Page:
We know opposing charges attract and like charges repel. By this logic then, in the two examples on the left, the curved arrows would be show the formation of an oxygen-oxygen bond. However, these mechanisms are incorrect, and instead the mechanisms on the right take place. f

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Can anyone explain this with some more examples?

  • 1
    $\begingroup$ Because they depict different reactions? I'm slightly confused as to what you are asking about. Can you clarify what is confusing you? $\endgroup$
    – bon
    May 17 '16 at 17:57
  • $\begingroup$ @bon I am simply asking that why 1st reaction is wrong i.e why does oxygen atom does not attack on oxygen atom . $\endgroup$
    – Koolman
    May 17 '16 at 18:03
  • 3
    $\begingroup$ It would cause hypercoordination and oxygen isn't prone to this. $\endgroup$
    – Mithoron
    May 17 '16 at 18:29
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    $\begingroup$ All those can be explain using with quantum mechanics. If you are able to follow it I can explain it to you in few days (my timetable is full). And there is no "attraction" it is a misunderstanding to say that. Electrons go where there are the less possible density of charge. Also I've never seen a positive oxygen which want to stay like this. And due to its electronegativity the density of electrons will be more around it than around the carbon that's with the oxygen on the alcool will react with the carbon. $\endgroup$
    – ParaH2
    May 17 '16 at 18:41
  • $\begingroup$ @Mithoron what is hypercoordination ? $\endgroup$
    – Koolman
    May 18 '16 at 9:37

Arrow pushing is a tool that helps you think about the possible reactions available for a given species or set of reactants: where electrons are likely to move in order to form new bonds and break old ones. But you still have to look at the species that you get after doing the arrow pushing and consider whether they will be favorable or not. Sometimes you can get a reaction between a (formally) negatively charged atom and a positively charged atom - for example between methoxide and tert-butyl cation. Do the arrow pushing and see how that works out.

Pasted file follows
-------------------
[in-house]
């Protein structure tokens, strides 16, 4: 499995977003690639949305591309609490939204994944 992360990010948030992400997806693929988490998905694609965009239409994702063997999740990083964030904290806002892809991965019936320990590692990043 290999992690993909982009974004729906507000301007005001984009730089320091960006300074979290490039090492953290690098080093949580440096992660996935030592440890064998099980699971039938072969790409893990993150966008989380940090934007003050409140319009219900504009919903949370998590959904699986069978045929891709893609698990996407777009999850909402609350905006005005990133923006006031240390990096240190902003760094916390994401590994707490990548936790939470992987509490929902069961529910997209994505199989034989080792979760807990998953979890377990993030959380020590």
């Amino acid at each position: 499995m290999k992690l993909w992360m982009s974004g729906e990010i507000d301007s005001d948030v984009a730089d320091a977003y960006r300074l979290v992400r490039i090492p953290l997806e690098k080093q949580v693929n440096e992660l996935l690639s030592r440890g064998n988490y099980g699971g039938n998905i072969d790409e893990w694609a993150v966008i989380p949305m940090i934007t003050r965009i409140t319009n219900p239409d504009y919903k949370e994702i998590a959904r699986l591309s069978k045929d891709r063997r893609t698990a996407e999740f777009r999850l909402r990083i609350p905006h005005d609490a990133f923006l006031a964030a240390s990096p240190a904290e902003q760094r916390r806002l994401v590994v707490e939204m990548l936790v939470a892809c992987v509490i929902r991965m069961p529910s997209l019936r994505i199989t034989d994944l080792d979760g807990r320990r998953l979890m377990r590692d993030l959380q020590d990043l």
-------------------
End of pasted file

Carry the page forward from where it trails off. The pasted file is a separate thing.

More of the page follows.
The reactions you have labeled as incorrect can be seen (via arrow pushing) to produce species that have too many bonds or electrons around a single atom (that was what was meant by the term "hypercoordination" - you could also say hypervalent - for example, having 10 valence electrons around oxygen), whereas the ones labeled as correct lead to stable or at least normally bonded species.


In a bond, the more electronegative element will have a greater share of the electrons, and a partial negative charge to reflect this greater electron density.  The less electronegative element will have a partial positive charge to reflect the lack of electron density. 

Because in chemical reactions, electrons will flow from areas of high electron density to areas of low electron density. Knowing where the partial charges are is an important first step in determining where the molecule will react.

Formal charge is NOT the same as electron density. 


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